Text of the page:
Age: 57Occupation: Commercial insurance agent for Neil-Garing Agency in the Aspen office. I have worked in the insurance-agency business for 36 years. I am working full time and plan on continuing full time if elected. The perspective of my longtime success in local business will help shape the success I hope to continue for our local economy.Years in the valley: I moved to Aspen in 1979 to accept a job at Aspen Agency, which then merged with Neil-Garing Agency. I have not spent more than two weeks away from Pitkin County at any one time since then. I met my wife here, and we have raised our children here – Lindsey is at Northern Michigan University, and Davin is in the 11th grade at Aspen High School.Prior civic experience: Currently mayor pro em on the town of Snowmass Village Council; council member elected in 2004 and 2008; 2000 to 2004, town of Snowmass Village Planning Commission; currently treasurer of Pitkin County Library – I have been on the library board for 18 years; 1995 to 1999, State of Colorado Trails Committee; seven years on State of Colorado Library Advisory Board; eight years on Aspen/Snowmass Nordic Council; six years on RFTA Board of Directors.How would you make a difference in county government as a member of the Board of County Commissioners?My real-time experience as an elected official will allow me to immediately participate in the issues facing the commission. There is a sign at Aspen Elementary School which speaks to my perspective: “That which is right isn’t always popular, that which is popular isn’t always right.” Making the right decision as a public official is usually never easy, nor always popular. You have to have thick skin, and take the criticism both good and bad. I have learned to explain my position, even in opposition to issues.My experience in overseeing the budgets of Snowmass Village, RFTA and the library has made me very fiscally conservative. The budgets of all three entities have not had to rely upon using reserves for operations – even during the economic downturn.Cooperation and collaboration with various groups and entities in Pitkin County would be high on my list.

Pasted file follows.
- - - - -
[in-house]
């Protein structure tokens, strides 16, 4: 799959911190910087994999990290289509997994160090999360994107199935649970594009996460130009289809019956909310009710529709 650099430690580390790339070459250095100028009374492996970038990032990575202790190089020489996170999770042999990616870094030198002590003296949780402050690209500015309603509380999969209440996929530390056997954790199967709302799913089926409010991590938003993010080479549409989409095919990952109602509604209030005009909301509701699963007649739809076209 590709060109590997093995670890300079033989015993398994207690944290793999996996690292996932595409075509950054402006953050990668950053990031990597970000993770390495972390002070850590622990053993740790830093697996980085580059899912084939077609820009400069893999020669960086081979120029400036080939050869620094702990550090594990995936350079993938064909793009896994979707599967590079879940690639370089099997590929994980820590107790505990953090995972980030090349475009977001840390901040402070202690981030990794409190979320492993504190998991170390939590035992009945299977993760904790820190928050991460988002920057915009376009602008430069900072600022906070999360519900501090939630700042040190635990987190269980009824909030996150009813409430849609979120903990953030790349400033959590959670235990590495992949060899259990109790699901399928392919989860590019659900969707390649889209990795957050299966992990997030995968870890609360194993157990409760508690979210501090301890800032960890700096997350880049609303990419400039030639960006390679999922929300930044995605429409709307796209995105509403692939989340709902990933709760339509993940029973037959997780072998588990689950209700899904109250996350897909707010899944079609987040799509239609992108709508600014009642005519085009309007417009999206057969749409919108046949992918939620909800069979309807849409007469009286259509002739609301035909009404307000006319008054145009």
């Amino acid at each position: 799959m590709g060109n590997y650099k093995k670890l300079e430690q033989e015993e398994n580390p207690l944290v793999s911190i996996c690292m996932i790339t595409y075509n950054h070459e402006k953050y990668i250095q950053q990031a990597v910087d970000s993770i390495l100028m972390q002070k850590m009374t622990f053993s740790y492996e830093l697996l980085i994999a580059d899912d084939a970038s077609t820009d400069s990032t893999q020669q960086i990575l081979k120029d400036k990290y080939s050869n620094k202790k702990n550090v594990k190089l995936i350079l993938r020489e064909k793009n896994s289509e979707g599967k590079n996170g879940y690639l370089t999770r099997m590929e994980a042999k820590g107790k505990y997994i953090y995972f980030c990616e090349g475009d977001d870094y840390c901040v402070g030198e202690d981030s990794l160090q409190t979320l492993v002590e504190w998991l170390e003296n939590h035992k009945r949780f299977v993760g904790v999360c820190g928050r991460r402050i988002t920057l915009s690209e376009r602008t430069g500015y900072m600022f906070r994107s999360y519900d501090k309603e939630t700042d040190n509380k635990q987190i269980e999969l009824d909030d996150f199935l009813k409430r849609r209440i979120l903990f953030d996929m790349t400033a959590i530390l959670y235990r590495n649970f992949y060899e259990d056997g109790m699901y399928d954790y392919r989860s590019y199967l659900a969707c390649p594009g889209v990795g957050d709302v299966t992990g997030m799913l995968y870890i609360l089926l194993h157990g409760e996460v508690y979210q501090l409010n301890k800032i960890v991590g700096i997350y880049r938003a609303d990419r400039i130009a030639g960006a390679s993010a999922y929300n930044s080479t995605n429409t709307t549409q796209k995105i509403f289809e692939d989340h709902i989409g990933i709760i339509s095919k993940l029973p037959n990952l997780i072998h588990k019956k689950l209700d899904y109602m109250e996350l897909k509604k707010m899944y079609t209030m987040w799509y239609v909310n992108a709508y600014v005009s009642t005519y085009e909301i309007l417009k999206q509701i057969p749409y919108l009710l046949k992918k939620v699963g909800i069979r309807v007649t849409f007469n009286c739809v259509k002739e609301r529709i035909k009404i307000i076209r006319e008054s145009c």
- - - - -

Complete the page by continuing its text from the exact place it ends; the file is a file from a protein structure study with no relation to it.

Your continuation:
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Environmental leaders in Aspen are relieved and re-energized with Joe Biden’s election as president. The Trump administration had them on their heels for four years.